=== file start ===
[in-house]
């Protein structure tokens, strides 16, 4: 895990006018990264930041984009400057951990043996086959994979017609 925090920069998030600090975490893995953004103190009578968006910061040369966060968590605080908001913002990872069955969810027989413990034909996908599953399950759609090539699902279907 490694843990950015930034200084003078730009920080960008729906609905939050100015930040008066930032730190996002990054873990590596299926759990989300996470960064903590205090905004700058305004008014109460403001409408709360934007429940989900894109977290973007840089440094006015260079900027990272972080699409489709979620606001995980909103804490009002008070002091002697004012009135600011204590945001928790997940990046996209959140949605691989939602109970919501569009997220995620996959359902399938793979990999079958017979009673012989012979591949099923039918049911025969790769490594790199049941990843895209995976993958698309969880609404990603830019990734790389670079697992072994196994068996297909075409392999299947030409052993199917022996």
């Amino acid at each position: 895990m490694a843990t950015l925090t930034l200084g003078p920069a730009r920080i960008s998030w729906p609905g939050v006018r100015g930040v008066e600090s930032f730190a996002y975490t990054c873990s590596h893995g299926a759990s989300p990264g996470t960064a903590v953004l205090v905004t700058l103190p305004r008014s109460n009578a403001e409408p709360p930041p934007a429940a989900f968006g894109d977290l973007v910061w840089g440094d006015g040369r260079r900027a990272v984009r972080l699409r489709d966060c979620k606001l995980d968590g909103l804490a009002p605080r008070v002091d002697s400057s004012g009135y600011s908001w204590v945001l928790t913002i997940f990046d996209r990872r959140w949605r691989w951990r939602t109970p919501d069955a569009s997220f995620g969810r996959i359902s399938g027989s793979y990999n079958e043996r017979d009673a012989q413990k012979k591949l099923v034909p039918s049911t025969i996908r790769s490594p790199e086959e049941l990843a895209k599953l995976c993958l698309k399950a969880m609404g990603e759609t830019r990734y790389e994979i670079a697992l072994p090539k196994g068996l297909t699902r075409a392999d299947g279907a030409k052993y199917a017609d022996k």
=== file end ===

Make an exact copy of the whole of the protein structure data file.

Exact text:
[in-house]
């Protein structure tokens, strides 16, 4: 895990006018990264930041984009400057951990043996086959994979017609 925090920069998030600090975490893995953004103190009578968006910061040369966060968590605080908001913002990872069955969810027989413990034909996908599953399950759609090539699902279907 490694843990950015930034200084003078730009920080960008729906609905939050100015930040008066930032730190996002990054873990590596299926759990989300996470960064903590205090905004700058305004008014109460403001409408709360934007429940989900894109977290973007840089440094006015260079900027990272972080699409489709979620606001995980909103804490009002008070002091002697004012009135600011204590945001928790997940990046996209959140949605691989939602109970919501569009997220995620996959359902399938793979990999079958017979009673012989012979591949099923039918049911025969790769490594790199049941990843895209995976993958698309969880609404990603830019990734790389670079697992072994196994068996297909075409392999299947030409052993199917022996």
């Amino acid at each position: 895990m490694a843990t950015l925090t930034l200084g003078p920069a730009r920080i960008s998030w729906p609905g939050v006018r100015g930040v008066e600090s930032f730190a996002y975490t990054c873990s590596h893995g299926a759990s989300p990264g996470t960064a903590v953004l205090v905004t700058l103190p305004r008014s109460n009578a403001e409408p709360p930041p934007a429940a989900f968006g894109d977290l973007v910061w840089g440094d006015g040369r260079r900027a990272v984009r972080l699409r489709d966060c979620k606001l995980d968590g909103l804490a009002p605080r008070v002091d002697s400057s004012g009135y600011s908001w204590v945001l928790t913002i997940f990046d996209r990872r959140w949605r691989w951990r939602t109970p919501d069955a569009s997220f995620g969810r996959i359902s399938g027989s793979y990999n079958e043996r017979d009673a012989q413990k012979k591949l099923v034909p039918s049911t025969i996908r790769s490594p790199e086959e049941l990843a895209k599953l995976c993958l698309k399950a969880m609404g990603e759609t830019r990734y790389e994979i670079a697992l072994p090539k196994g068996l297909t699902r075409a392999d299947g279907a030409k052993y199917a017609d022996k």